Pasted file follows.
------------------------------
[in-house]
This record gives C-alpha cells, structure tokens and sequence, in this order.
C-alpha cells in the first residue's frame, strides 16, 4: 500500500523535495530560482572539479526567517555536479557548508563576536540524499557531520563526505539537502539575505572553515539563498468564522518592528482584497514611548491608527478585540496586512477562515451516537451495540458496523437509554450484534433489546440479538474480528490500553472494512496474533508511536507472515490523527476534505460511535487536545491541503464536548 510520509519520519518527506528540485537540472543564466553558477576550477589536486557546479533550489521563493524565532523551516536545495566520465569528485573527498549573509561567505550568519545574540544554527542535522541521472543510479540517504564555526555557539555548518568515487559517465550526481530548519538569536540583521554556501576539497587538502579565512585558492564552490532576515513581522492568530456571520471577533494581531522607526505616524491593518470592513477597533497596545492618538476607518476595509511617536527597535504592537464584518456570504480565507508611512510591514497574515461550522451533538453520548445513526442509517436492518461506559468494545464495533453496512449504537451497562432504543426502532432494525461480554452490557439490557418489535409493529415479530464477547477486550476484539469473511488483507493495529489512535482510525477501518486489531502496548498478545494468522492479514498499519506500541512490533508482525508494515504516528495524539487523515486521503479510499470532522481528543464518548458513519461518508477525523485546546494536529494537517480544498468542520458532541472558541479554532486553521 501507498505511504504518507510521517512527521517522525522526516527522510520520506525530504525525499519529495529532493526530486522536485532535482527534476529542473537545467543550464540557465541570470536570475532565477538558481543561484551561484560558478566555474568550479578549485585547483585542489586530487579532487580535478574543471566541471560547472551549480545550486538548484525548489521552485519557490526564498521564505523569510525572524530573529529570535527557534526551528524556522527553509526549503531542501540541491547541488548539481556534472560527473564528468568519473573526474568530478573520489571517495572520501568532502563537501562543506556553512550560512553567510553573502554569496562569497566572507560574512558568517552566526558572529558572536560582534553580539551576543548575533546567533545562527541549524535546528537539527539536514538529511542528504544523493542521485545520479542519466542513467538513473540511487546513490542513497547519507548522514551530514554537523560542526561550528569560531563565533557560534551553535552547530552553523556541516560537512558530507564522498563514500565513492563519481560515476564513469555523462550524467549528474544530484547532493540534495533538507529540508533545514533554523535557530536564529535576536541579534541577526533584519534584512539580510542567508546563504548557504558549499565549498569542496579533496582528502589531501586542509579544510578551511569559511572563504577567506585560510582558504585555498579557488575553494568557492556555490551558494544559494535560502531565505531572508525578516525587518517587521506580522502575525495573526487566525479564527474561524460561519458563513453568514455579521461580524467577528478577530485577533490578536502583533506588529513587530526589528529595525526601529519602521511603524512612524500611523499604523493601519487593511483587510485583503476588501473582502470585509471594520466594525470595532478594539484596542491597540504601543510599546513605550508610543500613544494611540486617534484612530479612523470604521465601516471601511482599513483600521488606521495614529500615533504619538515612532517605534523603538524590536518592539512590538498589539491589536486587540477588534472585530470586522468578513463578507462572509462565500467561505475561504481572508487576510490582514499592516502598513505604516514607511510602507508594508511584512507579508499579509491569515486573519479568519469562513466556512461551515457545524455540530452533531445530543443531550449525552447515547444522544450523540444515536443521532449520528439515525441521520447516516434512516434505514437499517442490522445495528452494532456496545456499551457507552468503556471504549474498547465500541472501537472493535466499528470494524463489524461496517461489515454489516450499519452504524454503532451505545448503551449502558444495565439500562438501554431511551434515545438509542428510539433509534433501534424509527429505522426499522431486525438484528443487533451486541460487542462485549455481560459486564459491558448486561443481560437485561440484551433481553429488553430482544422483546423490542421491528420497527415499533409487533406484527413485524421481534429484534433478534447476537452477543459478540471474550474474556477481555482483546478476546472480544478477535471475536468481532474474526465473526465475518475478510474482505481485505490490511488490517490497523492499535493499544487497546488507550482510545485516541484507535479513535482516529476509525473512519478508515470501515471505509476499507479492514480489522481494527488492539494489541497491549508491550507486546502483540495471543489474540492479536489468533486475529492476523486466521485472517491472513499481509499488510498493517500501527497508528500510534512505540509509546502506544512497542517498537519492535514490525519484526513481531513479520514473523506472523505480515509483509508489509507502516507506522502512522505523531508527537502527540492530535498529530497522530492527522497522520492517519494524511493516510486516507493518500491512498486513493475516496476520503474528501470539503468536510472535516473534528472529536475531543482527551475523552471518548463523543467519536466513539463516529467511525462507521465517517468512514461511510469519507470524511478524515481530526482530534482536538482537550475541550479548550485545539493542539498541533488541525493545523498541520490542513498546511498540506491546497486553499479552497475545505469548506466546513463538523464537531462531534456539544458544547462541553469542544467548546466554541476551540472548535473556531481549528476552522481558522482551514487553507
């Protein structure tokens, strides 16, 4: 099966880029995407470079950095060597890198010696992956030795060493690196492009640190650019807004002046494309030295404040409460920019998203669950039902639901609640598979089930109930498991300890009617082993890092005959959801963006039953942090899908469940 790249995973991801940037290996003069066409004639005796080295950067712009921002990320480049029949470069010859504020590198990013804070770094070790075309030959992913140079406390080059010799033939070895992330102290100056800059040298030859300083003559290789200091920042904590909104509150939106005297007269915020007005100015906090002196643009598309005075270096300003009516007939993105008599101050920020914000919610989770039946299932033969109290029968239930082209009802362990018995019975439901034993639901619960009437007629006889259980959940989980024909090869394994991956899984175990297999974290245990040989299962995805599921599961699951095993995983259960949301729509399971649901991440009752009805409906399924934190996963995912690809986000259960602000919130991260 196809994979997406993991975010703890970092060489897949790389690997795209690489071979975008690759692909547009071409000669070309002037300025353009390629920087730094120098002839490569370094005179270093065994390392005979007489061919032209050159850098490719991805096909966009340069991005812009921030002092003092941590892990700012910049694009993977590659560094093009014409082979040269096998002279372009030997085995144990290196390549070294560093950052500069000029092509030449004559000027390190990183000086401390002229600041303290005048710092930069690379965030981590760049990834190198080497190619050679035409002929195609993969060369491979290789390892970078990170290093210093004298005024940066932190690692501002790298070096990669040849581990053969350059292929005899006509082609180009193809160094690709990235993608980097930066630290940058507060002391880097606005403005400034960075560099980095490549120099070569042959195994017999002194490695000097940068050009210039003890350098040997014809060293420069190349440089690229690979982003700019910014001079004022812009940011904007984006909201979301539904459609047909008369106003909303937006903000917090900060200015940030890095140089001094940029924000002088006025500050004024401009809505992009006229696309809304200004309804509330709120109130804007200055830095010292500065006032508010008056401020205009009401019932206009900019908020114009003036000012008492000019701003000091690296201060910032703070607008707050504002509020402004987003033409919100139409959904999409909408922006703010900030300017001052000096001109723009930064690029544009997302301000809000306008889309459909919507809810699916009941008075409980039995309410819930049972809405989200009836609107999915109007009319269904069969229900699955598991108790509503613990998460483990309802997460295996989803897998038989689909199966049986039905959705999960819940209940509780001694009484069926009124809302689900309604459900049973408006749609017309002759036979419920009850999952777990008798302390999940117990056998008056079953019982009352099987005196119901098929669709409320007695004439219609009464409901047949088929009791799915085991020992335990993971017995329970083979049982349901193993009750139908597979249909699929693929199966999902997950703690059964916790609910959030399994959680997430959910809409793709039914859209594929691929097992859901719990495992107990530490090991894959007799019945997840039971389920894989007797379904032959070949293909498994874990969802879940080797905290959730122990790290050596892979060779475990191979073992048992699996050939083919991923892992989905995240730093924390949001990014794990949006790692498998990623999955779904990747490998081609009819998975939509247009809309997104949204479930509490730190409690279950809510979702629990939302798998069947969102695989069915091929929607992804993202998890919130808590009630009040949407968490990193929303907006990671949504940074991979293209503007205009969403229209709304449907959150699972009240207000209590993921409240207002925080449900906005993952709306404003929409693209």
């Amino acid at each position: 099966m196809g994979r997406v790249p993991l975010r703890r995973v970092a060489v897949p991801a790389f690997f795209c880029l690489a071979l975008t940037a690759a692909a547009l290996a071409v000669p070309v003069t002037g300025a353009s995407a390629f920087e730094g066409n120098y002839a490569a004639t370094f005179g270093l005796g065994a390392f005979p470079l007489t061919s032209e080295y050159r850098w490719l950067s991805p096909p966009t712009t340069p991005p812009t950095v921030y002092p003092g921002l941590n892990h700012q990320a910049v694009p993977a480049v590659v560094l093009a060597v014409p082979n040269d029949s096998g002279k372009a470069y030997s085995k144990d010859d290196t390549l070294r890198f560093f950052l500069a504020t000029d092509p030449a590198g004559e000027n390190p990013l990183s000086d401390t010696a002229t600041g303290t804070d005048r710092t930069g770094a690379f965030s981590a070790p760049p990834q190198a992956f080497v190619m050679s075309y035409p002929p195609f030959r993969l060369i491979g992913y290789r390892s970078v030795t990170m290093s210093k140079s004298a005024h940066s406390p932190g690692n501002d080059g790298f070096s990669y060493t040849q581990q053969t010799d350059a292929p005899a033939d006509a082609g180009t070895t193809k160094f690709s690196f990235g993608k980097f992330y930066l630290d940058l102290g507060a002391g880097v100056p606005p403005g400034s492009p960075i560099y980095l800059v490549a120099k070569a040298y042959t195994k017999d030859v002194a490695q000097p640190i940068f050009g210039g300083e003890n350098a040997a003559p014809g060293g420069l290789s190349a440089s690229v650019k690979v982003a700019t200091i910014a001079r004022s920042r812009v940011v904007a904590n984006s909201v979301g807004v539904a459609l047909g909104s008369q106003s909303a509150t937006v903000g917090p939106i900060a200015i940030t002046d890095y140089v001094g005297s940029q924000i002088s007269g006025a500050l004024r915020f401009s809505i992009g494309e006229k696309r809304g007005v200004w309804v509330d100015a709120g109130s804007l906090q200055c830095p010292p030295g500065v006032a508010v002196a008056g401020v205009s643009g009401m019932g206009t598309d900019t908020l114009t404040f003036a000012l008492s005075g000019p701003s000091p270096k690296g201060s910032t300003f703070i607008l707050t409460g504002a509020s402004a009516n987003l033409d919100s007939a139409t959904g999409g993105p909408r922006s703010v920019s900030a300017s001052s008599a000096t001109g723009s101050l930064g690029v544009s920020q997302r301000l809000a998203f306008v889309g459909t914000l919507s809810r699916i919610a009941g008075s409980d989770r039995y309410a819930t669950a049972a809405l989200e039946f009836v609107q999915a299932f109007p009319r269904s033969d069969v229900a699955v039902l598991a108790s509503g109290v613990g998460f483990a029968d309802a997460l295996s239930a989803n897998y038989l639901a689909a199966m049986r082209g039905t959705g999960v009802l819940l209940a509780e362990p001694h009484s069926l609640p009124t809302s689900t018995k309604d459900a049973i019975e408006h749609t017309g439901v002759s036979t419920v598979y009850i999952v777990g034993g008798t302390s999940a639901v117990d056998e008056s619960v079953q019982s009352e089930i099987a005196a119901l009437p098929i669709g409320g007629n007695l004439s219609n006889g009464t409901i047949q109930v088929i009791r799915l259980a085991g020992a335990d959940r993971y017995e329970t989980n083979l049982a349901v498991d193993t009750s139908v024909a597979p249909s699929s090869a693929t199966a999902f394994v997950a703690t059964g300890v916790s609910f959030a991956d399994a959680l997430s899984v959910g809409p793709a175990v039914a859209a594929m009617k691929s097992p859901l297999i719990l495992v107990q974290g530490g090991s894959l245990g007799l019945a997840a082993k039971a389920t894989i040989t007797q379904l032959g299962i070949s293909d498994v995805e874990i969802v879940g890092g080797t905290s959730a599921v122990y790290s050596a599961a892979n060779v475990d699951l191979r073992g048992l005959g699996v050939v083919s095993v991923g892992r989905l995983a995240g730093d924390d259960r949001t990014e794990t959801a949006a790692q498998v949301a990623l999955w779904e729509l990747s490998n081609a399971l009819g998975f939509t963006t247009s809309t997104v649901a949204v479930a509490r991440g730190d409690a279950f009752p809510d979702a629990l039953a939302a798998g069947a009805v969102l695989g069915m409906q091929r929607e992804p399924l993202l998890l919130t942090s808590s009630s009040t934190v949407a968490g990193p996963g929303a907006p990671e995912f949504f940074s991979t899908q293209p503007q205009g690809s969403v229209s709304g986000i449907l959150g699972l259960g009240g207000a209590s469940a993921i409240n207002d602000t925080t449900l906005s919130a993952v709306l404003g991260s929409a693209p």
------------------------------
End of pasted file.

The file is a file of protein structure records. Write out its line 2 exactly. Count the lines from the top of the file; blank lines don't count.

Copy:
This record gives C-alpha cells, structure tokens and sequence, in this order.